The more I put names to my symptoms and research these things I’ve been experiencing for years and years the more I am starting to understand my mental health and how it all fits together.  It’s just a shame it has taken me so long to get to this stage.

Has this shed any light for anyone else?  It would be so interesting to hear.  I will report back on any progress I make and if I find any effective ways of combating ‘brain fog’ I will of course share.

As always, Stay Strong xxx


Pure O

So here we are with another OCD classification, there really are a whole world of subcategories aren’t there but you know when you’re suffering from OCD you probably have no idea about which subcategory you fall under and actually it’s not hugely important.  OCD can actually morph as well, when I was younger I had a lot of physical compulsions but nowadays 99% of my OCD would be classed as ‘Pure O’ I guess.

Pure O is when your OCD is internalised and you don’t really have any compulsions.  I would guess it’s more common in adults (though I have no evidence to support this) than children as I would say adults are generally more socially aware and better at hiding things, especially over time.

It’s also potentially a more dangerous form of the disorder as well, as if someone is particularly practised at hiding it, you can have no idea they have it and that person can suffer in silence for years and probably will, as if they’ve gone to such extreme levels to hide the thoughts then they’re probably ashamed of them.

So how can you tell if someone is suffering from ‘Pure O’?  I think my biggest tell was always mood swings, if a thought hit me that I couldn’t shake I would become quite withdrawn but if this wasn’t possible for a some reason then I would get very touchy as trying to rationalise a thought while trying to behave ‘normally’ is well, impossible to be honest.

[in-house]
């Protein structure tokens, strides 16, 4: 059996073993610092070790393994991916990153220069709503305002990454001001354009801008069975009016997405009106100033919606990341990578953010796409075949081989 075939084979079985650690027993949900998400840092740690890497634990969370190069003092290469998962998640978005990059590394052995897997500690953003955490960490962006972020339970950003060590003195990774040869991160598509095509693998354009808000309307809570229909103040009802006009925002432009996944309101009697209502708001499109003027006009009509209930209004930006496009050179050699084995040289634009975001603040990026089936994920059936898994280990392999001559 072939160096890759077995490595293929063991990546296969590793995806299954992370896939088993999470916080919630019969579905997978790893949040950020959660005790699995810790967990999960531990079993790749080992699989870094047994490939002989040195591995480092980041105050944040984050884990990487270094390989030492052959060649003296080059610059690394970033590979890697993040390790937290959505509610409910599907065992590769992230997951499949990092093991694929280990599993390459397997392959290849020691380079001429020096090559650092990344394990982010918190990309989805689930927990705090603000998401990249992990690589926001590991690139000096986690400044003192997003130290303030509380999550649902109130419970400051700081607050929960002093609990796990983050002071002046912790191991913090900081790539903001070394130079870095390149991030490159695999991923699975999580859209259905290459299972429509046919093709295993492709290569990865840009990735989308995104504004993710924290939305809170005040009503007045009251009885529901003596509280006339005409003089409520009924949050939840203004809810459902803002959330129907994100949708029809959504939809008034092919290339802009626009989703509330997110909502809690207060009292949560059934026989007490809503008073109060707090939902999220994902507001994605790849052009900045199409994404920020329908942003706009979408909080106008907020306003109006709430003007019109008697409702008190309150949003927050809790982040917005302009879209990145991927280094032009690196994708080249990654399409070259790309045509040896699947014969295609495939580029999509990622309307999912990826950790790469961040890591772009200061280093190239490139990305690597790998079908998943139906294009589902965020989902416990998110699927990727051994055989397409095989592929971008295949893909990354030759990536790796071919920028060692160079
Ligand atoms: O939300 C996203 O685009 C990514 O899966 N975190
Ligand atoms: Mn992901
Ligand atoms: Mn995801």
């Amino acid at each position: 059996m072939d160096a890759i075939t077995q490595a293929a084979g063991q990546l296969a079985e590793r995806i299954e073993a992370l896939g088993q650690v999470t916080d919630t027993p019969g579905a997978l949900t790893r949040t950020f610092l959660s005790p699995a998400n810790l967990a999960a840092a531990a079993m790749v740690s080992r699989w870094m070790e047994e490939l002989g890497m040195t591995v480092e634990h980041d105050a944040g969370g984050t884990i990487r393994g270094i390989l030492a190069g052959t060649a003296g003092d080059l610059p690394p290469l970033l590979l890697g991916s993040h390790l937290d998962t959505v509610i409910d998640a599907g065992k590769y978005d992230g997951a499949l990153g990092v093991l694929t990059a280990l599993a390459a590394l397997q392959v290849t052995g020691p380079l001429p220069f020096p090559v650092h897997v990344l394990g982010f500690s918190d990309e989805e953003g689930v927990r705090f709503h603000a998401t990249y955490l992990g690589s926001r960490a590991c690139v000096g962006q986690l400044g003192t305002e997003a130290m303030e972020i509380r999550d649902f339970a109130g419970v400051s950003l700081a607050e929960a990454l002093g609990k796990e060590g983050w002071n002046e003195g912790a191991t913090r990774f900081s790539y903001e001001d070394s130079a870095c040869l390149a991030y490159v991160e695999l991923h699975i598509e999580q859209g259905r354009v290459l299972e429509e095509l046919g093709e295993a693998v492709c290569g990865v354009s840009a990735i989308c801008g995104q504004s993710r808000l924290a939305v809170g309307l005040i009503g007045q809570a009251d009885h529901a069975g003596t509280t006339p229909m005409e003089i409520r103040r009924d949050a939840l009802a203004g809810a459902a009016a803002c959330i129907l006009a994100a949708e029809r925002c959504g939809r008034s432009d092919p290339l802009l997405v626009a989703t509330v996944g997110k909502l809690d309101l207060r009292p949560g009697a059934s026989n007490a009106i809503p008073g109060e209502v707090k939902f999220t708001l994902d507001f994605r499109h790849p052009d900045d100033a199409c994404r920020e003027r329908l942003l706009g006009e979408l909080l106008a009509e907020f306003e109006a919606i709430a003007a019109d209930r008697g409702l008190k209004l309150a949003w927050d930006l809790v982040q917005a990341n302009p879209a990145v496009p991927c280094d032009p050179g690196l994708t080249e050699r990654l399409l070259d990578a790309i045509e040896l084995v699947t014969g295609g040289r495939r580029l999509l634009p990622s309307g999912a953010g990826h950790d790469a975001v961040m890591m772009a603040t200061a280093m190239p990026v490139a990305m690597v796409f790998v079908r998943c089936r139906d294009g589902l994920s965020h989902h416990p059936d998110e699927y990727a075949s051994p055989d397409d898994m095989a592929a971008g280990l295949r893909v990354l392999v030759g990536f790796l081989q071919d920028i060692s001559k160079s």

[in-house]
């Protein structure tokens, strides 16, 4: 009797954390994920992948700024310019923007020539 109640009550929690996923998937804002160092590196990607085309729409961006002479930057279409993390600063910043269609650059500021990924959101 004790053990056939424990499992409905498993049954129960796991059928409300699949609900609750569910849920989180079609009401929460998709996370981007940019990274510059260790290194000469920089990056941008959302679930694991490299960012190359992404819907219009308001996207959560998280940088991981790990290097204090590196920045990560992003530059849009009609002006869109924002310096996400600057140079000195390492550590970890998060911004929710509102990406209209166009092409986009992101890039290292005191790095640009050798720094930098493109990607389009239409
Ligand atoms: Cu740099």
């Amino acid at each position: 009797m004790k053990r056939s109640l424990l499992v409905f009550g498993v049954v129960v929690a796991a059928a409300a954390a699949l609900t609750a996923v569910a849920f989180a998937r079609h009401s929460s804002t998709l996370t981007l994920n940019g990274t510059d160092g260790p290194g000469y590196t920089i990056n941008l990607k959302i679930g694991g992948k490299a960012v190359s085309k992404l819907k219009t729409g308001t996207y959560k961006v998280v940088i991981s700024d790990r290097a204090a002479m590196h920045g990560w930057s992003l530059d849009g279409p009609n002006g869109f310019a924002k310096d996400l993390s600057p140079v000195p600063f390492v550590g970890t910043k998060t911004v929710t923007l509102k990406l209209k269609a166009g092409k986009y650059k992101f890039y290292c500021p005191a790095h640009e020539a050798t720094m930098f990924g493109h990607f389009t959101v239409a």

People will not want to just open up and tell you what they’re thinking if it’s already causing a massive level of distress.  To get someone out of one of these episodes is tough.  Thoughts can take hold for days, weeks, months sometimes.  I’ve had to  come home from holidays in the past because I just can’t break out of the spiral and have been unable to go out or do anything,

OCD can be so terrifying and at times like these suicidal thoughts are not far from your mind, anything to stop the thoughts and associated anxiety!

So that was all a bit dark, sorry about that but I wanted to try and get across to anyone reading this who’s not suffering from OCD how scary it can be.  I’ve purposefully not put any of my personal thoughts in there so as not to trigger anything for anyone.

Different people find different ways of breaking out of ‘Pure O’, for me it has been a mixture of things.  Something that really helped me initially was talking to my CBT councillor.  Just by voicing the thoughts out loud and to see her completely non judgemental face sitting opposite me was amazing.  Thoughts I couldn’t even bear to think of, she just confirmed were completely normal – what a revelation!

I had a course of CBT therapy, I haven’t spoken much about CBT on this blog so far, personally for me it didn’t work.  Now I don’t want to bad mouth it in any way as I know it’s helped a huge amount of people but for me it just wasn’t the right method.

Some things that have helped me are:

  • Mindfulness, amazing!  Not the deep meditation sort but the bringing your mind back to the present moment sort.
  • Distraction – best thing ever
  • Structure, work and routine – has saved me on numerous occasions.
  • Socialising – interacting with others and not being stuck in your own thoughts, never underestimate how important this is.